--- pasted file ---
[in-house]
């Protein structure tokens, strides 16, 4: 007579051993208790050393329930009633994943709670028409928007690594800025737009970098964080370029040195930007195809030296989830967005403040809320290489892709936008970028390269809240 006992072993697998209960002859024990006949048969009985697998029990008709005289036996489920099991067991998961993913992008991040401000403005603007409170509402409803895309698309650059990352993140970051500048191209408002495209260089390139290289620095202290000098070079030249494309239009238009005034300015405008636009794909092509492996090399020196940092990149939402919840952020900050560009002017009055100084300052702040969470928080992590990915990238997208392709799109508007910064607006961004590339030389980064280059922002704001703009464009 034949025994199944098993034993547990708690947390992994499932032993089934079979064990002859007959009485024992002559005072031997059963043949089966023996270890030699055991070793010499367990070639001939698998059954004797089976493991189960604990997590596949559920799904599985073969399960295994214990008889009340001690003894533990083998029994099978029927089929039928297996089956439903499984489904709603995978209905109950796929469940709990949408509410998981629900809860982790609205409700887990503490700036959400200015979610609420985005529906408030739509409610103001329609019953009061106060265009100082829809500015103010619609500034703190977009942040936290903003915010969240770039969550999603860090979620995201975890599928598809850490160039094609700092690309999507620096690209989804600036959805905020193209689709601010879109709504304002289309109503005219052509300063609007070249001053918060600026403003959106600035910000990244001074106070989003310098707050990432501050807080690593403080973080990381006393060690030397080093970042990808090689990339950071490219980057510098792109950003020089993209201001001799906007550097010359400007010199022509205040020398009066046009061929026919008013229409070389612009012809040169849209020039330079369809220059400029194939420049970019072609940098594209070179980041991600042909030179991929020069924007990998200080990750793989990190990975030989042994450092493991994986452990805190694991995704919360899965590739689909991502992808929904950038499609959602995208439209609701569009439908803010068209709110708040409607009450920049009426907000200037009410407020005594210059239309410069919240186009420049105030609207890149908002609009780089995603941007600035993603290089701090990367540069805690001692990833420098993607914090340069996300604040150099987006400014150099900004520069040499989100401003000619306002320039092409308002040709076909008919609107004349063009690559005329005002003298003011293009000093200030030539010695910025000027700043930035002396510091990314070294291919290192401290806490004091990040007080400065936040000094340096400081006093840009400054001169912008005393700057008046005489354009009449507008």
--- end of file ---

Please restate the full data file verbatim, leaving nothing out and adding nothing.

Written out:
[in-house]
């Protein structure tokens, strides 16, 4: 007579051993208790050393329930009633994943709670028409928007690594800025737009970098964080370029040195930007195809030296989830967005403040809320290489892709936008970028390269809240 006992072993697998209960002859024990006949048969009985697998029990008709005289036996489920099991067991998961993913992008991040401000403005603007409170509402409803895309698309650059990352993140970051500048191209408002495209260089390139290289620095202290000098070079030249494309239009238009005034300015405008636009794909092509492996090399020196940092990149939402919840952020900050560009002017009055100084300052702040969470928080992590990915990238997208392709799109508007910064607006961004590339030389980064280059922002704001703009464009 034949025994199944098993034993547990708690947390992994499932032993089934079979064990002859007959009485024992002559005072031997059963043949089966023996270890030699055991070793010499367990070639001939698998059954004797089976493991189960604990997590596949559920799904599985073969399960295994214990008889009340001690003894533990083998029994099978029927089929039928297996089956439903499984489904709603995978209905109950796929469940709990949408509410998981629900809860982790609205409700887990503490700036959400200015979610609420985005529906408030739509409610103001329609019953009061106060265009100082829809500015103010619609500034703190977009942040936290903003915010969240770039969550999603860090979620995201975890599928598809850490160039094609700092690309999507620096690209989804600036959805905020193209689709601010879109709504304002289309109503005219052509300063609007070249001053918060600026403003959106600035910000990244001074106070989003310098707050990432501050807080690593403080973080990381006393060690030397080093970042990808090689990339950071490219980057510098792109950003020089993209201001001799906007550097010359400007010199022509205040020398009066046009061929026919008013229409070389612009012809040169849209020039330079369809220059400029194939420049970019072609940098594209070179980041991600042909030179991929020069924007990998200080990750793989990190990975030989042994450092493991994986452990805190694991995704919360899965590739689909991502992808929904950038499609959602995208439209609701569009439908803010068209709110708040409607009450920049009426907000200037009410407020005594210059239309410069919240186009420049105030609207890149908002609009780089995603941007600035993603290089701090990367540069805690001692990833420098993607914090340069996300604040150099987006400014150099900004520069040499989100401003000619306002320039092409308002040709076909008919609107004349063009690559005329005002003298003011293009000093200030030539010695910025000027700043930035002396510091990314070294291919290192401290806490004091990040007080400065936040000094340096400081006093840009400054001169912008005393700057008046005489354009009449507008």